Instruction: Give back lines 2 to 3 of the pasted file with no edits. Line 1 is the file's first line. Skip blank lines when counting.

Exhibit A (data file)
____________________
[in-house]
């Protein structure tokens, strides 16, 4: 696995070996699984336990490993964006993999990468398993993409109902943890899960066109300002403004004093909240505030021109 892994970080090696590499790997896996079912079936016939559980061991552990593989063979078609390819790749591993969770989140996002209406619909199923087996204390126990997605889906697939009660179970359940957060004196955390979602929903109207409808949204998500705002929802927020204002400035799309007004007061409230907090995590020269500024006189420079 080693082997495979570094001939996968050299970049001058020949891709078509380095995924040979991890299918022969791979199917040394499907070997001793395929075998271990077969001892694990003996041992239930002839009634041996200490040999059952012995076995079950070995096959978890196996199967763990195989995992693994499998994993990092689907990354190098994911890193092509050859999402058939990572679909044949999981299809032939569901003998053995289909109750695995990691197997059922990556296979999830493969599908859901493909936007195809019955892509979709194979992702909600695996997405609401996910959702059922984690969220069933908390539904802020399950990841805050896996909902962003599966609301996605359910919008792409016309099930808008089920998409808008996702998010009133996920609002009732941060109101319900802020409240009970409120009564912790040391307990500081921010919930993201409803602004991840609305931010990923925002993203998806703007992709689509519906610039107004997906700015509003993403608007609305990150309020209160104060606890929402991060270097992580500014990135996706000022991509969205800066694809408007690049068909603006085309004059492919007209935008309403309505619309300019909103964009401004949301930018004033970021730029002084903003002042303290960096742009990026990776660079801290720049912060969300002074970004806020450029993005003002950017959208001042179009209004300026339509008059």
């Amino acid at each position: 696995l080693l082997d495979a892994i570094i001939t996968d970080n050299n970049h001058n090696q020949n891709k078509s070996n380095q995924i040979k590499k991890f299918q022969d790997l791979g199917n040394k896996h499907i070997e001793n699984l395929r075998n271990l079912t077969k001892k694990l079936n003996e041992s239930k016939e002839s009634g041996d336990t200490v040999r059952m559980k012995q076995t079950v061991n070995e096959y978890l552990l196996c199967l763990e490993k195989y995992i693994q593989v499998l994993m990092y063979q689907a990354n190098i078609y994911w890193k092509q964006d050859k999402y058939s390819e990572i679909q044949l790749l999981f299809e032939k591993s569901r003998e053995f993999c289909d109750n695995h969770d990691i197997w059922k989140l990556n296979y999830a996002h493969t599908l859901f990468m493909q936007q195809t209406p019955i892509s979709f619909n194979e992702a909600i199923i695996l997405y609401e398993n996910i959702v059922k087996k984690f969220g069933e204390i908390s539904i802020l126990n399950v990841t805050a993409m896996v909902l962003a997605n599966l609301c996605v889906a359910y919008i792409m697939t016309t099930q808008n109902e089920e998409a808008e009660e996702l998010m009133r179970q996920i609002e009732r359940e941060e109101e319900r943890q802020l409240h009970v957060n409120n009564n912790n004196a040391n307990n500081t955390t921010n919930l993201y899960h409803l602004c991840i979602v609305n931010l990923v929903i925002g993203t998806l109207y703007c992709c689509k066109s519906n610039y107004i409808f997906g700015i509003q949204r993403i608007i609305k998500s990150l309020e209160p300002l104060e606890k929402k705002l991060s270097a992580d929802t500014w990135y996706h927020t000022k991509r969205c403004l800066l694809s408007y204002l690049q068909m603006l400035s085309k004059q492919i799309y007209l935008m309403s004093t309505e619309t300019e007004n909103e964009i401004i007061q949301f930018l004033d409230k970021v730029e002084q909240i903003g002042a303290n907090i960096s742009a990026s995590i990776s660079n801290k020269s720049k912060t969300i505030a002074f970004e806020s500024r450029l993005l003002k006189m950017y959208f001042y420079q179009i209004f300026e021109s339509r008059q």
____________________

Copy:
């Protein structure tokens, strides 16, 4: 696995070996699984336990490993964006993999990468398993993409109902943890899960066109300002403004004093909240505030021109 892994970080090696590499790997896996079912079936016939559980061991552990593989063979078609390819790749591993969770989140996002209406619909199923087996204390126990997605889906697939009660179970359940957060004196955390979602929903109207409808949204998500705002929802927020204002400035799309007004007061409230907090995590020269500024006189420079 080693082997495979570094001939996968050299970049001058020949891709078509380095995924040979991890299918022969791979199917040394499907070997001793395929075998271990077969001892694990003996041992239930002839009634041996200490040999059952012995076995079950070995096959978890196996199967763990195989995992693994499998994993990092689907990354190098994911890193092509050859999402058939990572679909044949999981299809032939569901003998053995289909109750695995990691197997059922990556296979999830493969599908859901493909936007195809019955892509979709194979992702909600695996997405609401996910959702059922984690969220069933908390539904802020399950990841805050896996909902962003599966609301996605359910919008792409016309099930808008089920998409808008996702998010009133996920609002009732941060109101319900802020409240009970409120009564912790040391307990500081921010919930993201409803602004991840609305931010990923925002993203998806703007992709689509519906610039107004997906700015509003993403608007609305990150309020209160104060606890929402991060270097992580500014990135996706000022991509969205800066694809408007690049068909603006085309004059492919007209935008309403309505619309300019909103964009401004949301930018004033970021730029002084903003002042303290960096742009990026990776660079801290720049912060969300002074970004806020450029993005003002950017959208001042179009209004300026339509008059």
């Amino acid at each position: 696995l080693l082997d495979a892994i570094i001939t996968d970080n050299n970049h001058n090696q020949n891709k078509s070996n380095q995924i040979k590499k991890f299918q022969d790997l791979g199917n040394k896996h499907i070997e001793n699984l395929r075998n271990l079912t077969k001892k694990l079936n003996e041992s239930k016939e002839s009634g041996d336990t200490v040999r059952m559980k012995q076995t079950v061991n070995e096959y978890l552990l196996c199967l763990e490993k195989y995992i693994q593989v499998l994993m990092y063979q689907a990354n190098i078609y994911w890193k092509q964006d050859k999402y058939s390819e990572i679909q044949l790749l999981f299809e032939k591993s569901r003998e053995f993999c289909d109750n695995h969770d990691i197997w059922k989140l990556n296979y999830a996002h493969t599908l859901f990468m493909q936007q195809t209406p019955i892509s979709f619909n194979e992702a909600i199923i695996l997405y609401e398993n996910i959702v059922k087996k984690f969220g069933e204390i908390s539904i802020l126990n399950v990841t805050a993409m896996v909902l962003a997605n599966l609301c996605v889906a359910y919008i792409m697939t016309t099930q808008n109902e089920e998409a808008e009660e996702l998010m009133r179970q996920i609002e009732r359940e941060e109101e319900r943890q802020l409240h009970v957060n409120n009564n912790n004196a040391n307990n500081t955390t921010n919930l993201y899960h409803l602004c991840i979602v609305n931010l990923v929903i925002g993203t998806l109207y703007c992709c689509k066109s519906n610039y107004i409808f997906g700015i509003q949204r993403i608007i609305k998500s990150l309020e209160p300002l104060e606890k929402k705002l991060s270097a992580d929802t500014w990135y996706h927020t000022k991509r969205c403004l800066l694809s408007y204002l690049q068909m603006l400035s085309k004059q492919i799309y007209l935008m309403s004093t309505e619309t300019e007004n909103e964009i401004i007061q949301f930018l004033d409230k970021v730029e002084q909240i903003g002042a303290n907090i960096s742009a990026s995590i990776s660079n801290k020269s720049k912060t969300i505030a002074f970004e806020s500024r450029l993005l003002k006189m950017y959208f001042y420079q179009i209004f300026e021109s339509r008059q």